Establishing Fair Equity Agreements
One very important and complicated aspect of operating a business, whether with partners or just employees and stakeholders, is the equity agreements that are often made in exchange for investments and offered to early-stage employees. These agreements set forth the terms and conditions of things like stock options, vesting periods, types of equity issued to certain employees and partners, and more. At its essence, an equity agreement is a document that sets out the division of ownership in your company, whether it is a 50/50 division with an equal partner or .01% being offered to an employee.
The team at The JC Law Group, LLC, in Upper Marlboro, works with many different clients to develop and issue equity agreements, no matter how big or small the equity in the agreement may be. It is important that you work with an experienced business law attorney because of the complexity of these agreements and the necessity for clarity in each agreement that you issue. It is important to the stakeholders that their equity in your company is clearly set out, and it is equally – and likely more – important that the legal terms of the equity agreement are extremely clear and complete. Questions about equity and stock options down the road could become a major issue, especially as the value of the company grows and more people are included in these equity agreements.
What Is An Equity Agreement?
Simply put, an equity agreement is a document that sets out the terms and conditions for who owns portions of a company. This could be an even split between two founding partners, or it could be an agreement about how investors have equity in the company in exchange for their risk and financial support. Regardless of the reasons that you are dividing equity, it is important that the document is done right.
Types Of Equity
Below are just a few different types of equity agreements. Keep in mind that even within the following examples, there are many different factors and details that change drastically from company to company, meaning that no two equity agreements are alike, no matter how similar they may appear to be.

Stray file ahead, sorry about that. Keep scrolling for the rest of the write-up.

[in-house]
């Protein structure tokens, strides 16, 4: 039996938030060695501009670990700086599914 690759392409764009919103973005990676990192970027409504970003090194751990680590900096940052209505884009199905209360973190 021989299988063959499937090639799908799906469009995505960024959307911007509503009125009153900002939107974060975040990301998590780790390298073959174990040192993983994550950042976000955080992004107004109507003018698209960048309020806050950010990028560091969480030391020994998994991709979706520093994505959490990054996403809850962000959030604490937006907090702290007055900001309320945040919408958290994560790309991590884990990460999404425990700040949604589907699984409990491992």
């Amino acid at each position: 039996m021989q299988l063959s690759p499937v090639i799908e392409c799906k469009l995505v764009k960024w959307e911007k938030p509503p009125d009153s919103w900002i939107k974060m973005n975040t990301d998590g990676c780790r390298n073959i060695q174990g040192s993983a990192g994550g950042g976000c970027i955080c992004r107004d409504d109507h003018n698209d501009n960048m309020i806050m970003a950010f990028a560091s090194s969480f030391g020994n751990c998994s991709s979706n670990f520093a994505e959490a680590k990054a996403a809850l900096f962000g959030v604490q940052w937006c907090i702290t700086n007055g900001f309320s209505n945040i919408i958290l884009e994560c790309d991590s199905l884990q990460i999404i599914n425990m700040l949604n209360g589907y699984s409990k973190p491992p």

Common stock is simply how the ownership of a company is represented in terms of the “shares” of which each stockholder has possession. In a sole proprietorship, it is likely that the sole proprietor has 100% of the common stock. Regardless of the structure of your company, any time you allot a portion of company ownership to someone else, no matter what the terms or reason for the agreement is, you will need to have a clear agreement set forth. These agreements are often based on the number of shares issued, the responsibilities that come with the stock, the privileges that a shareholder is afforded and more.
Preferred shares are typically issued to investors as a way to mitigate their risk upon investment. These shares include dividends and a portion of ownership, as with other types of shares, but additionally, they put the investor or preferred shareholder as the top priority for repayment if the company were to liquidate.
In many cases, preferred shares have unique equity agreements that limit the holder’s ability to take part in the governance of the company, but they also have attractive features such as convertibility to common stock, dividends and more.
Restricted stock is often issued to employees of a company. In some cases, newly formed companies will offer generous amounts of restricted stock to early employees in lieu of full salary due to the limited cashflow that a new business has. Restricted stock generally comes with clear terms and conditions that the employee must meet before being able to have the stocks transferred to them, including a certain length of time at the company.
Contact Us For Your Equity Agreement Needs
No matter what type of help you need regarding your equity agreements, we are ready to help you as soon as possible. Contact our law offices today online or by telephone at 240-561-9224 to speak with an experienced business law attorney in Prince George’s County.